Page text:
Criterion Prediction #249: My Brother’s Wedding, by Alexander Miller
Title: My Brother’s Wedding
Director: Charles Burnett
Cast: Everett Silas, Gaye Shannon-Burnett, Jessie Holmes, Ronnie Bell, Sy Richardson
Synopsis: While everyone is preparing for his brother’s wedding, Pierce (Silas) must navigate the perils of his life in South Central Los Angeles. While he’s the best man for the ceremony, he resents his brother and his uptight bride. With the impending release of his childhood friend Soldier (Bell), Pierce must reconcile his mixed feelings and try to find his way a path to follow.
Critique: Another low-key masterpiece from the soft-spoken poet of subtly soulful cinema, My Brother’s Wedding is the perfect answer to Burnett’s debut, Killer of Sheep, as well as a fitting warm-up for To Sleep With Anger. It’s a more evolved film, but the verite framing and performances have a scuffed-up sincerity of a movie that’s assured as it is spontaneous, with a certifiable degree of mournful humor. Burnett’s a director that knows how to inhabit his characters with familial gesturing; there’s never any overt declarations of “who’s who” because we can feel that someone is talking to their mother, brother, or friend by the communicative gestures from the actors. My Brother’s Wedding is naturally engaging and Burnett’s intuitive execution emanates casual artistry that is rarely seen in modern cinema. It’s that feeling we get when style is absent in favor of something that can’t be taught, maybe it’s instinct or something else, but it’s evidence that Burnett’s not just a talented director, but a voice in American cinema.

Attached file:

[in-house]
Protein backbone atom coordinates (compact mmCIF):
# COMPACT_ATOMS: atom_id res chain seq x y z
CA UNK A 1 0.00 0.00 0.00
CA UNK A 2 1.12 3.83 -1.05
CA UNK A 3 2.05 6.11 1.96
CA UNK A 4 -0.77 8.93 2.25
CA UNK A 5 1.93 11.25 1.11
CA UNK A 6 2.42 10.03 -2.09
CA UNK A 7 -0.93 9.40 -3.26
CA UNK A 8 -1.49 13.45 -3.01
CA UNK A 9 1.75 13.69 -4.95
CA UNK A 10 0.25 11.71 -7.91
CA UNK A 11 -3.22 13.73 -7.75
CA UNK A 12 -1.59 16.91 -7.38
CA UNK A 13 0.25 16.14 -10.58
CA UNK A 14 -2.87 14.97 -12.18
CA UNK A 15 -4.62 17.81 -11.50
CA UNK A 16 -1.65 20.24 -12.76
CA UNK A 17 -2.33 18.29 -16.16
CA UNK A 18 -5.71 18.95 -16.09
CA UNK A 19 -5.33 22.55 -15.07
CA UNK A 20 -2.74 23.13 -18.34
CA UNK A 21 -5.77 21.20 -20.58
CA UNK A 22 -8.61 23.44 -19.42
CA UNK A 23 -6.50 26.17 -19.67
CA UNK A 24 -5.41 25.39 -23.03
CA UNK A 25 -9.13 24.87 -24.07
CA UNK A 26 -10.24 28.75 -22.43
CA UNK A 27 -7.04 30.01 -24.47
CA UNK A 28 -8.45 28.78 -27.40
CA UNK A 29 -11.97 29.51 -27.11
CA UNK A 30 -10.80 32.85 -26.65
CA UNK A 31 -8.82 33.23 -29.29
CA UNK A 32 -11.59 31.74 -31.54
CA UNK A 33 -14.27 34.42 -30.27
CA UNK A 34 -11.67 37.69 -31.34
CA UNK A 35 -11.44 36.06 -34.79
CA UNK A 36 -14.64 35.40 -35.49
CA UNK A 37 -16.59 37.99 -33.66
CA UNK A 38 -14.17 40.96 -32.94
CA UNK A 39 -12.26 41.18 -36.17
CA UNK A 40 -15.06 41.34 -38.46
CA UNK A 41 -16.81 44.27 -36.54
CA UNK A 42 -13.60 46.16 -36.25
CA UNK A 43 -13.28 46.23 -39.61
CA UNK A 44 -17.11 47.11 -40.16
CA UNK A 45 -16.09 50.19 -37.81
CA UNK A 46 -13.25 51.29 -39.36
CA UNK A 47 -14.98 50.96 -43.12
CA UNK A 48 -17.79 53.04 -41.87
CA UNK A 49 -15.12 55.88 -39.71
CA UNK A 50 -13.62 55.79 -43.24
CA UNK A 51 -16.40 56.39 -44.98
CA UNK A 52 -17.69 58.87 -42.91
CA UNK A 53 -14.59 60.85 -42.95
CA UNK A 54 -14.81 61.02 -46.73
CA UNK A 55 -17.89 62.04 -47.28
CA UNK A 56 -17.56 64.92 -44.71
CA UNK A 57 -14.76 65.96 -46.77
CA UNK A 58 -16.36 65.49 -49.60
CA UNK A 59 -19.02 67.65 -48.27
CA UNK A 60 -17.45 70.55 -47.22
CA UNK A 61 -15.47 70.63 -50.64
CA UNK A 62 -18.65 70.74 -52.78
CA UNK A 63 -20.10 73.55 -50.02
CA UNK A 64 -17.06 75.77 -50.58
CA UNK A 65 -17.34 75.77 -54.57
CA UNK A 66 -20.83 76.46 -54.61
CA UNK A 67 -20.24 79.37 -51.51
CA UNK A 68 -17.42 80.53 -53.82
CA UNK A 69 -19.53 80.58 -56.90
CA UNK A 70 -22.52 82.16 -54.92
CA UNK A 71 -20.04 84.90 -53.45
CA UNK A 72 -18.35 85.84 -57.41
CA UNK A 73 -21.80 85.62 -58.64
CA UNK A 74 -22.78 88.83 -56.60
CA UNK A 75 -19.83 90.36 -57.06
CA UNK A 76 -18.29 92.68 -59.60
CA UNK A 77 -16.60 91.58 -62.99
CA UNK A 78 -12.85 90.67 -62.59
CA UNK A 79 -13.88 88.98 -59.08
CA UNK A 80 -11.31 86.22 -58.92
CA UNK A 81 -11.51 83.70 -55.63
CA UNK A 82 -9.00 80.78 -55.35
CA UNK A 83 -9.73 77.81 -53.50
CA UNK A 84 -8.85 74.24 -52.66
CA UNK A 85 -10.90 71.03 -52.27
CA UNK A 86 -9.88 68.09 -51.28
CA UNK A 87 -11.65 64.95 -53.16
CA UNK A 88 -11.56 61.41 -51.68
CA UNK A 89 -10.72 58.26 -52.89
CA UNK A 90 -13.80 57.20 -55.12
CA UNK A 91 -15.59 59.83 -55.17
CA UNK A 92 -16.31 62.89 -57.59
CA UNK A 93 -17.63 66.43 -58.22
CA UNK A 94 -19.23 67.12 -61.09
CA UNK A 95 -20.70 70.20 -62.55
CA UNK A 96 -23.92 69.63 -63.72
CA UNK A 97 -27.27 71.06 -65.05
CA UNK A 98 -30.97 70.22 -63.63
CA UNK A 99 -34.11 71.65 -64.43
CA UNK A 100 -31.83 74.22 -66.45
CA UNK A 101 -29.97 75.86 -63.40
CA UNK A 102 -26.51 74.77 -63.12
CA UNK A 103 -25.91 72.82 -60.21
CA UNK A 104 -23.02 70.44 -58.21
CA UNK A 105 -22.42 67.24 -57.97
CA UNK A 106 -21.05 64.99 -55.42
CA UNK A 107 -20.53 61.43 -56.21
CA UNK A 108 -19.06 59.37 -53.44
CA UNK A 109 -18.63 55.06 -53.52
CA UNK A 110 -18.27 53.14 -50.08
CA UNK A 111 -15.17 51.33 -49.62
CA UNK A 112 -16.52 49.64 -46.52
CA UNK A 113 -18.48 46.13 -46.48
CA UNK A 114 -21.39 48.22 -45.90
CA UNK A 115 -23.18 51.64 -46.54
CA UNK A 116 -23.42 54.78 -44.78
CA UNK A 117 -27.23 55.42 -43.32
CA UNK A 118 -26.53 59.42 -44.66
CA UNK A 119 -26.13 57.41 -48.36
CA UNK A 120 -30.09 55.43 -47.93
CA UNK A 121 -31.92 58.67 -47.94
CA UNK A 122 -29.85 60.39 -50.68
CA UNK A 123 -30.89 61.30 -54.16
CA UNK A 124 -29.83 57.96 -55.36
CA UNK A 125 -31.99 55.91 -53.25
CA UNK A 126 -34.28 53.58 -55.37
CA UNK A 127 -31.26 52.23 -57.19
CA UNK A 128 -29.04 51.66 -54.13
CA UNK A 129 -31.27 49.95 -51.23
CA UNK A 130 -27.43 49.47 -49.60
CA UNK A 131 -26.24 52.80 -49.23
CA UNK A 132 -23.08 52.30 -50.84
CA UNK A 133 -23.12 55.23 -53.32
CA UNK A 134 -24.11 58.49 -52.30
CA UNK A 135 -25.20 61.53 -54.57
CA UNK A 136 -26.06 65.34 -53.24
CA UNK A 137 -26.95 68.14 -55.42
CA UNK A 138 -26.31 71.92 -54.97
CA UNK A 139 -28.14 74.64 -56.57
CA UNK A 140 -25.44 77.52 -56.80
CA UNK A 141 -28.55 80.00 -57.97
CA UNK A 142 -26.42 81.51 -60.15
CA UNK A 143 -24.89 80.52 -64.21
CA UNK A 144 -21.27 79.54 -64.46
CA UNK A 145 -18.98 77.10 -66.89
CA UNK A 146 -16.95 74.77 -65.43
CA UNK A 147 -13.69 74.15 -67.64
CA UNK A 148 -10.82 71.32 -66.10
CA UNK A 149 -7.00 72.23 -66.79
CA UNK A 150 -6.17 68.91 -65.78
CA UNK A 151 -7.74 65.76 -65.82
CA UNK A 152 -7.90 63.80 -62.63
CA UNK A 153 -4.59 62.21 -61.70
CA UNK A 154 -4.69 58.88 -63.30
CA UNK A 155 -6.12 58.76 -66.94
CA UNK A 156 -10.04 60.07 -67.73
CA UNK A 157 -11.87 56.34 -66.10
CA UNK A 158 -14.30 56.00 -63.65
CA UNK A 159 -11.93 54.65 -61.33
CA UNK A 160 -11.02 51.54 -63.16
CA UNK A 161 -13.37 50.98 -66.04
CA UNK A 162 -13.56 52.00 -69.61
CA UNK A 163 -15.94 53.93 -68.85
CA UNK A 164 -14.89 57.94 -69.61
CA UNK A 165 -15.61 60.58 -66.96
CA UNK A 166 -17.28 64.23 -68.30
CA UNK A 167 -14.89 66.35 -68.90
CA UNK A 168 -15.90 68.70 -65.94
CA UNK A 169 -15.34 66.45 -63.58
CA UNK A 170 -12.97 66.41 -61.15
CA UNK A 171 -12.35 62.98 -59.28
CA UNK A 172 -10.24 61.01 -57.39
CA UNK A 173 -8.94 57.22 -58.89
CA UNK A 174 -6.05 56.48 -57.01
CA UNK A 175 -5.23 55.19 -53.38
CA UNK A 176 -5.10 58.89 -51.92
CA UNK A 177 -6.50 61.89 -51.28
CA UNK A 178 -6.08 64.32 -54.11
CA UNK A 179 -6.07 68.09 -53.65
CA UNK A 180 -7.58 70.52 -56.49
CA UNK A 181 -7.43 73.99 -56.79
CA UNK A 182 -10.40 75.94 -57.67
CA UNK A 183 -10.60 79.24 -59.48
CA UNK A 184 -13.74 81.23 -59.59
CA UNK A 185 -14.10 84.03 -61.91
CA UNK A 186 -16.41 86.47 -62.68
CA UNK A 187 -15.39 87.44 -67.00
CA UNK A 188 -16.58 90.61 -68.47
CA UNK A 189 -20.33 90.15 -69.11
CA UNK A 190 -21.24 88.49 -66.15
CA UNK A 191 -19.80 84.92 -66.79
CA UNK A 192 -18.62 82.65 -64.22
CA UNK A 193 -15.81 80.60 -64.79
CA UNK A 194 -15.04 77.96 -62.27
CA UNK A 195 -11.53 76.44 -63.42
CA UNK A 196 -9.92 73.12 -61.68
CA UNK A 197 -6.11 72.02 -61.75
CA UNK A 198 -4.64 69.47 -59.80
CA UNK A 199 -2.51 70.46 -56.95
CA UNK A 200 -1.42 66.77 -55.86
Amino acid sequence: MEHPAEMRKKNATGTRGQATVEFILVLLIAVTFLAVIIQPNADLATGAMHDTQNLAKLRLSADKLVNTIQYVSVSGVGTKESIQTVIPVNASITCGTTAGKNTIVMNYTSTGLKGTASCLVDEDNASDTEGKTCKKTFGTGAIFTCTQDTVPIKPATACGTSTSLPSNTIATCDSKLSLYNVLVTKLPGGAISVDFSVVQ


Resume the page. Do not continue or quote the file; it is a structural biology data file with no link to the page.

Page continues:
Why It Belongs in the Collection: Some time ago, Burnett’s 1990 film To Sleep With Anger (CP#127) appeared here and I thought that was a long shot. It’s a great movie and its inclusion in this column was solely because I thought it was a terrific film. It wasn’t streaming on Criterion’s channel, nor was it hinted at (at the time) as a contender for a spine number. We’re better off that Burnett’s profile is raised thanks to the Criterion release of To Sleep With Anger and now you can see a restored print of My Brother’s Wedding on their streaming network. Hopefully, more of Burnett’s work will come to fore like To Sleep With Anger did. My Brother’s Wedding is a viable title. Let’s hope they also get to Killer of Sheep while we’re talking about his work.